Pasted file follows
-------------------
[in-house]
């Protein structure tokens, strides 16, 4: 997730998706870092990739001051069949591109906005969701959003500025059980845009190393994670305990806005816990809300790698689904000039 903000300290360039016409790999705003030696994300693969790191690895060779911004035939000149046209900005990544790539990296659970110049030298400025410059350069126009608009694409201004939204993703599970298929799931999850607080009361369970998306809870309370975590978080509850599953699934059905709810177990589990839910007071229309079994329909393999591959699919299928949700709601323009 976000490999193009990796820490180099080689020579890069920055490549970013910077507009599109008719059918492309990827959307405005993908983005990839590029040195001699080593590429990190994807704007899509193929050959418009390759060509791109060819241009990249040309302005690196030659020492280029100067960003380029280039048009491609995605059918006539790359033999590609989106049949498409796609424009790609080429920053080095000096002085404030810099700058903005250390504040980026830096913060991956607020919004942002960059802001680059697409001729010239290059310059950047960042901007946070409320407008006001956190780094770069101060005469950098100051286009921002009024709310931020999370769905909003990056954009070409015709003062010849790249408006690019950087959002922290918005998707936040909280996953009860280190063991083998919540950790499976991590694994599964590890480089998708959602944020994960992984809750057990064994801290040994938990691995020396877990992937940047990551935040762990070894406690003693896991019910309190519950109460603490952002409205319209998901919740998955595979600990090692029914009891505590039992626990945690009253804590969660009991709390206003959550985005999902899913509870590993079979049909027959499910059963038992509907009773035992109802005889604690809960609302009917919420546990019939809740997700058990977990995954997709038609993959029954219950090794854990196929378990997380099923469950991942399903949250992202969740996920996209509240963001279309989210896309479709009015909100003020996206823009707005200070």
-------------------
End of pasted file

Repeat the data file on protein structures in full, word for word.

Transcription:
[in-house]
């Protein structure tokens, strides 16, 4: 997730998706870092990739001051069949591109906005969701959003500025059980845009190393994670305990806005816990809300790698689904000039 903000300290360039016409790999705003030696994300693969790191690895060779911004035939000149046209900005990544790539990296659970110049030298400025410059350069126009608009694409201004939204993703599970298929799931999850607080009361369970998306809870309370975590978080509850599953699934059905709810177990589990839910007071229309079994329909393999591959699919299928949700709601323009 976000490999193009990796820490180099080689020579890069920055490549970013910077507009599109008719059918492309990827959307405005993908983005990839590029040195001699080593590429990190994807704007899509193929050959418009390759060509791109060819241009990249040309302005690196030659020492280029100067960003380029280039048009491609995605059918006539790359033999590609989106049949498409796609424009790609080429920053080095000096002085404030810099700058903005250390504040980026830096913060991956607020919004942002960059802001680059697409001729010239290059310059950047960042901007946070409320407008006001956190780094770069101060005469950098100051286009921002009024709310931020999370769905909003990056954009070409015709003062010849790249408006690019950087959002922290918005998707936040909280996953009860280190063991083998919540950790499976991590694994599964590890480089998708959602944020994960992984809750057990064994801290040994938990691995020396877990992937940047990551935040762990070894406690003693896991019910309190519950109460603490952002409205319209998901919740998955595979600990090692029914009891505590039992626990945690009253804590969660009991709390206003959550985005999902899913509870590993079979049909027959499910059963038992509907009773035992109802005889604690809960609302009917919420546990019939809740997700058990977990995954997709038609993959029954219950090794854990196929378990997380099923469950991942399903949250992202969740996920996209509240963001279309989210896309479709009015909100003020996206823009707005200070």